I think that it must be an amazing feeling to be able to watch your students grow into independence. Where most teachers only see their students through one year.... you have the opportunity to help them over the course of many years. How fascinating! Your personal stories were true to the nature of our reading and just as delightful. Real stories make learning more meaningful. I have been told by many higher education teachers that I must have a lot of patience to work with young students.... but I see it the way you do with your own students. We must go for the possibilities within each student. If we can ignite a spark within them for a love of learning.... their future will be full of endless possibilities. I have made it my personal goal to ignite a love of reading in my students and I think I have been successful in doing so in the last two years. This past year, my class alone read over 20 million words (via Accelerated Reader Quizzes). Although I am proud of my students accomplishments.... they can’t come close to the pride you must feel for all of your students, especially the two that you wrote about here. Keep up the great work!!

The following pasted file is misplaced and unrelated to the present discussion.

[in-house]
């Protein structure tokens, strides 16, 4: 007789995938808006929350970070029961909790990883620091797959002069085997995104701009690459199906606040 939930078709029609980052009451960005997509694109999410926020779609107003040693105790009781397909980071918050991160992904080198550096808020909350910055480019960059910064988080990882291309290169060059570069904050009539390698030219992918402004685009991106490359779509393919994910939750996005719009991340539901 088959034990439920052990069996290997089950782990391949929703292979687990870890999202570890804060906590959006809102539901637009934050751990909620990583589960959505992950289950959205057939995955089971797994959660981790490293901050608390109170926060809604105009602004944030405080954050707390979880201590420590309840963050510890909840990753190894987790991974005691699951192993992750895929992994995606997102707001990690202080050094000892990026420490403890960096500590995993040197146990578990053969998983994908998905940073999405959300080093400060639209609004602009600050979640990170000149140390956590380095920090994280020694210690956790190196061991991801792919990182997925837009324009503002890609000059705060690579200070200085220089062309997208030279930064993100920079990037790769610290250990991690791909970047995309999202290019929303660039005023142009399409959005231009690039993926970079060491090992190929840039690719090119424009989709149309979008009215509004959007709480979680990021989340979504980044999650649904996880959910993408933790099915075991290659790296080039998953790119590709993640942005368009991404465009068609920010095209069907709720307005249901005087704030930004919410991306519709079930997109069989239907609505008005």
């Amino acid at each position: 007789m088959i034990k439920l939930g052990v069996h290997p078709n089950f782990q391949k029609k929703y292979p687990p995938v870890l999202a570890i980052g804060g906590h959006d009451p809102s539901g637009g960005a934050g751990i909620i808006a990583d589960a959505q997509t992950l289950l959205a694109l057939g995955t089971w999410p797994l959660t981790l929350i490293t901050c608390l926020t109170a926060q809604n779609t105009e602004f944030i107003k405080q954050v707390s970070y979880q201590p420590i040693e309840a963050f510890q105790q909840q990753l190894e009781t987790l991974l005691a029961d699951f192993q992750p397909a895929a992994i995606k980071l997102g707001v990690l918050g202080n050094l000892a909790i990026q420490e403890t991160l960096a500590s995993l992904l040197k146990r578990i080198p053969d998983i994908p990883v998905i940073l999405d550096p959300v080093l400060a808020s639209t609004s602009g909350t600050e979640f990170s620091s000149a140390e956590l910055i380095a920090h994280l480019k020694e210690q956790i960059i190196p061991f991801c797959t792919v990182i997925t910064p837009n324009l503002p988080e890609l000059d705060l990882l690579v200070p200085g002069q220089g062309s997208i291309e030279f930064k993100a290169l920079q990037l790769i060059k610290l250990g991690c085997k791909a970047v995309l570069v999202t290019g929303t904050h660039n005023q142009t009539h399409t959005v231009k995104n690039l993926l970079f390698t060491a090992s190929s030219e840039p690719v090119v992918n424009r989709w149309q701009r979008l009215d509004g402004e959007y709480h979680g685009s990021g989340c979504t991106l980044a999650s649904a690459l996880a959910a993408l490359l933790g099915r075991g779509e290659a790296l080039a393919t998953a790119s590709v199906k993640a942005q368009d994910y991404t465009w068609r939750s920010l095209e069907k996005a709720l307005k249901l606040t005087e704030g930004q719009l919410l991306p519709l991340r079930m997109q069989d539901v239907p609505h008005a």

1. Hi Rebecca,
      Thank you so much for the kind words. Your personal goal is a good one, and I hope you can make that so. My wife taught in a large christian school for 19 years and our kids crew up at that school so we know what type of teaching environment you are working in. Did you know that I teach in FREEPORT ILLINOIS! That is too funny. We are the home of the Freeport Pretzels.
      Thanks again,

  3. Wow, what a beautiful pair of stories about how being more than just a teacher helped in the lives of these two people. I only worked with special day students when they visited my computer lab, but I was always so touched because these students were so real as far as when they were having a bad day and when they were having a good day. Thanks for sharing and for what you continue to do.

  4. Thank you Joe,
    I had a great time in your course. You pushed us to be the ones who look for the possibilities, something I always try to do. Thanks again.